Comic-Con and American Born Chinese

In honor of Comic-Con this week, we celebrate Gene Yang and his novel American Born Chinese. For a breakdown of sessions at Comic-Con covering race and identity check out Racialicious’ schedule guide to the convention. Also check out the site’s report on the first-ever Asian American Comic-Con in New York City that happened last week. This dispatch covers the boycott of James Cameron’s anticipated Avatar’, the 3-D film that was a highlight at Comic-Con on Thursday. Review:
Indie graphic novelist Gene Yang’s intelligent and emotionally challenging American Born Chinese is made up of three individual plotlines: the determined efforts of the Chinese folk hero Monkey King to shed his humble roots and be revered as a god; the struggles faced by Jin Wang, a lonely Asian American middle school student who would do anything to fit in with his white classmates; and the sitcom plight of Danny, an All-American teen so shamed by his Chinese cousin Chin-Kee (a purposefully painful ethnic stereotype) that he is forced to change schools. Each story works well on its own, but Yang engineers a clever convergence of these parallel tales into a powerful climax that destroys the hateful stereotype of Chin-Kee, while leaving both Jin Wang and the Monkey King satisfied and happy to be who they are. Yang skillfully weaves these affecting, often humorous stories together to create a masterful commentary about race, identity, and self-acceptance (more…)

Related content:

Korean Star Speaks of Her “Asian Bottom”

Hollywood Chinese

When White Goes Wrong…

Of Shame and Pride: Confronting My Culture and Identity

12 thoughts on “Comic-Con and American Born Chinese

  1. You wrote “James Cameron’s Avatar”, but the link you provide goes to M. Night Shamylan’s (ridiculous) adaptation of Avatar the Last Airbender series from Nicolodeon. Correction please?

  2. 5.0 out of 5 stars
    Recently, I sat down to read the graphic (comic book) novel, American Born Chinese. It is about the life of a Chinese-American boy named Jin who struggles with is identity as an…

  3. 5.0 out of 5 stars
    Insightful and Entertaining
    American Born Chinese
    is an insightful book that discusses the stereotype and discrimination against Asian American.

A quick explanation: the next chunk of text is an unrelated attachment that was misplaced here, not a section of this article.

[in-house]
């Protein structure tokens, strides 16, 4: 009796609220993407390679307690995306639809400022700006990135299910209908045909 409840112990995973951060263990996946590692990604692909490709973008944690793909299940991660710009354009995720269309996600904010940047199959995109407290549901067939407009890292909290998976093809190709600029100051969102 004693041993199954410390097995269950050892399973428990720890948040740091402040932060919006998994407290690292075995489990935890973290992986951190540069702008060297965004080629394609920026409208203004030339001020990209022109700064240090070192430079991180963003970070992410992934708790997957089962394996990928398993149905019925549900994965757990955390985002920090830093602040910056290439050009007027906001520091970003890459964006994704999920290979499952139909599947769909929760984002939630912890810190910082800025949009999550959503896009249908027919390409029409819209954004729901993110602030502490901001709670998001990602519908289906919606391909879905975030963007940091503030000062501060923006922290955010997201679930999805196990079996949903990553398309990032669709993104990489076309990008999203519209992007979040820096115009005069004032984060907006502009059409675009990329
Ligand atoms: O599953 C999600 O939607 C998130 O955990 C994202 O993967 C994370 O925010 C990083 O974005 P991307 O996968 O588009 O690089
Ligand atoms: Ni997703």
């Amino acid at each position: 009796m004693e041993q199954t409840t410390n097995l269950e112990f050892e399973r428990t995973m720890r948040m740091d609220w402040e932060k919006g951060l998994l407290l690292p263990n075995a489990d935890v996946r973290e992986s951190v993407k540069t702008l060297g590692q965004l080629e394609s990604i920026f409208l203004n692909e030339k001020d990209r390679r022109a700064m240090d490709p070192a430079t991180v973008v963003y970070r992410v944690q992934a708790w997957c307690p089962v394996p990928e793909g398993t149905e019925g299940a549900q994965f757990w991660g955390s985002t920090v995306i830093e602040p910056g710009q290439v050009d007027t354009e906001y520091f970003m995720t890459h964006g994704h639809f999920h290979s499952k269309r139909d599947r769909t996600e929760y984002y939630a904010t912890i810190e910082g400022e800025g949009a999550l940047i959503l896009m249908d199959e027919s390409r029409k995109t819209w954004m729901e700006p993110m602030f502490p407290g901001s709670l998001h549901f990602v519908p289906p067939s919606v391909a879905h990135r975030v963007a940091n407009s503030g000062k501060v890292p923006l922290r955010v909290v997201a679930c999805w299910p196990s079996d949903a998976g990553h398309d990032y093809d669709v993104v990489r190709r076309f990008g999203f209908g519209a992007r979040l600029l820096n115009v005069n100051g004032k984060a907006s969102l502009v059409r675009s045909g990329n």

4. 5.0 out of 5 stars
    Surprisingly Pleasant
    I was assigned this book for a youth literature class. I’d never heard of the book or the author. After seeing the cover and reading a synopsis I figured it would be childish and…

  5. 5.0 out of 5 stars
    Great Graphic Novel
    Author Gene Luen Yang perfectly captures the alienation common to all teen-agers as well as the specific angst only an immigrant, or children of immigrants truly understands.

  6. 4.0 out of 5 stars
    Loved it
    Loved it. Good hearted, and delightfully told.
    It’s more appropriate for adults than children, but I think Asian-American teens should be fine with it.

  7. 5.0 out of 5 stars
    American Born Chinese
    American Born Chinese might be my favorite book of 2009. It was so much FUN to read. I laughed out loud several times, from the dialogue and the illustrations.

  8. 5.0 out of 5 stars
    Surprisingly good
    I’m a member of the Bisbee Book Babes. A member of this book club suggested we pick American Born Chinese to read and discuss for this month’s meeting.

  9. 5.0 out of 5 stars
    Great read
    I loved this comic! As a Chinese person born and raised in North America, I was able to relate to all the subjects that Yang raises in this book.

  10. 5.0 out of 5 stars
    I had been skipping over the book every time I visited my local library because I just did not want to read about an Asian monkey.

  11. 5.0 out of 5 stars
    Perfectly captures Asian-American angst
    On many levels this book was a great delight to read. As a second generation Chinese-American who came of age in the 1970’s and 1980’s when there was still a lot of open mockery…

Leave a Reply

Your email address will not be published.